A huge problem if you’re a team leader in 2023 is absenteeism. If you have a business or you work in one, you’ll know that post-Covid a slight sniffle or a bad night’s sleep can see people tap out from work for the day. Our coping mechanisms are hyper sensitive. Not saying this is right or wrong, just that it’s a really common phenomenon.
What would I do if I had a business and absenteeism was causing it to suffer? Here’s my approach.
First step: if I had people consistently not showing up to work, I’d request a catch up with them to understand what’s going on. An old-school, face-to- face sit down. Not a Zoom. Not a phone call. The real thing.
I’d tell them, ‘I’d really appreciate you being honest with me so I can support you’. I’d listen, I’d ask questions where relevant. I’d have them explain what they think they need that could get them back to work and feeling motivated and energised. I’d ask if they need support in the shape of time off or having their priorities rejigged.
Then I’d help them understand the other side: the impact their absenteeism is having on the business and work flow.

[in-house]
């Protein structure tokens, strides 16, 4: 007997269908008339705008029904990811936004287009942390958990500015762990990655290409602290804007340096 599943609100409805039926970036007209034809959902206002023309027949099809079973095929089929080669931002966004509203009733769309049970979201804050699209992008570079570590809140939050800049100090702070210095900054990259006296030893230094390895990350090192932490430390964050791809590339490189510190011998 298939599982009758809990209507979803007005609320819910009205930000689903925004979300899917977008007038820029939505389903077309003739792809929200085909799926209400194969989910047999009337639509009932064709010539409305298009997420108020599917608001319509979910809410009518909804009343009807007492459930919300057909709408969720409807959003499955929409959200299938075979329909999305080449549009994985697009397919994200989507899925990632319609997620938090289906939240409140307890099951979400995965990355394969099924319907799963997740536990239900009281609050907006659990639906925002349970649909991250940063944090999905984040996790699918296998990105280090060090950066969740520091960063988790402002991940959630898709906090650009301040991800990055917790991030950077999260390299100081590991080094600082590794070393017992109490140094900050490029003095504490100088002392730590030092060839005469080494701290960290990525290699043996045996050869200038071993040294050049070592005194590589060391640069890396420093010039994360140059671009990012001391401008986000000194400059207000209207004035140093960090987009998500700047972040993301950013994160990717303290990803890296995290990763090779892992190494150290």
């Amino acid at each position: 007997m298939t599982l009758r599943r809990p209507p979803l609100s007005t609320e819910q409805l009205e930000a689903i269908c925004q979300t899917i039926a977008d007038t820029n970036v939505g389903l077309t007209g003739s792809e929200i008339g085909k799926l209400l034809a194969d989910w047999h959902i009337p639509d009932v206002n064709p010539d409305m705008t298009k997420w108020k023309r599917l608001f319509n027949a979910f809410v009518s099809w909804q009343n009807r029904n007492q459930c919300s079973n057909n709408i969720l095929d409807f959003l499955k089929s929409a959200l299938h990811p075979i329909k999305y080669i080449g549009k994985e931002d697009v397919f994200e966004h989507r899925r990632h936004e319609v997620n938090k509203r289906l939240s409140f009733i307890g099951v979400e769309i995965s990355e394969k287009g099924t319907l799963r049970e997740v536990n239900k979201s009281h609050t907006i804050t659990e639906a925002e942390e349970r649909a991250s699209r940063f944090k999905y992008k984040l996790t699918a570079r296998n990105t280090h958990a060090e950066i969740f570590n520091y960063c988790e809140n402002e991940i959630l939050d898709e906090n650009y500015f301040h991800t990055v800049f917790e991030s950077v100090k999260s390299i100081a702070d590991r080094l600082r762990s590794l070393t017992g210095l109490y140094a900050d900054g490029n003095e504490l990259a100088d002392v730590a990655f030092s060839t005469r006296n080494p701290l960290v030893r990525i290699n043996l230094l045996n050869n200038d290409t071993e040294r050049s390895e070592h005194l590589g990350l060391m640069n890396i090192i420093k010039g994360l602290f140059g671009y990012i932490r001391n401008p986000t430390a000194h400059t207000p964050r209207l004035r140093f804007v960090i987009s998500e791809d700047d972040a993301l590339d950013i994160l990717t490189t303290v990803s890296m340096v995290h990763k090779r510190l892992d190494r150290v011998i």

Often, I think that’s a conversation people don’t want to have because it feels confronting, but the way to look at it is that it’s a valuable two-way information gathering exercise. They tell you why they don’t want to be at work and you put the flow on effect of that in perspective for them and offer supportive solutions.
The trick is to come at it from the angle that your intent is to support the person. Usually, people will feel respected if you genuinely ask them what needs to change for them, personally or professionally, to be engaged and show up.
If they’re not, if they’re aloof and nonchalant, your move is to double down on how much absences impact the business (“if everyone’s not here, others are overloaded or we don’t delivery to our service standards and the business suffers which means we suffer”) and to work out an agreement about how to move forward. It might then become a ‘maybe what you’re doing right now isn’t right for you’ discussion which takes courage because obviously you don’t want to lose people because it will take time and cost a bomb to get someone else in and trained up.
In the end though, if you have a problem and don’t tackle it, it becomes much bigger—and more often than not the person concerned will leave when the time is right for them anyway.
Overall, your mission is to focus on getting the best out of the person by really finding out their problem, not just applying band aid solutions.
One company I work with has implemented a policy where medical certificates are required for absences on Monday and Friday before and after a long weekend and for two consecutive workdays. And they’re seeing far fewer staff absences and normal productivity and results. Old school? Maybe. But effective.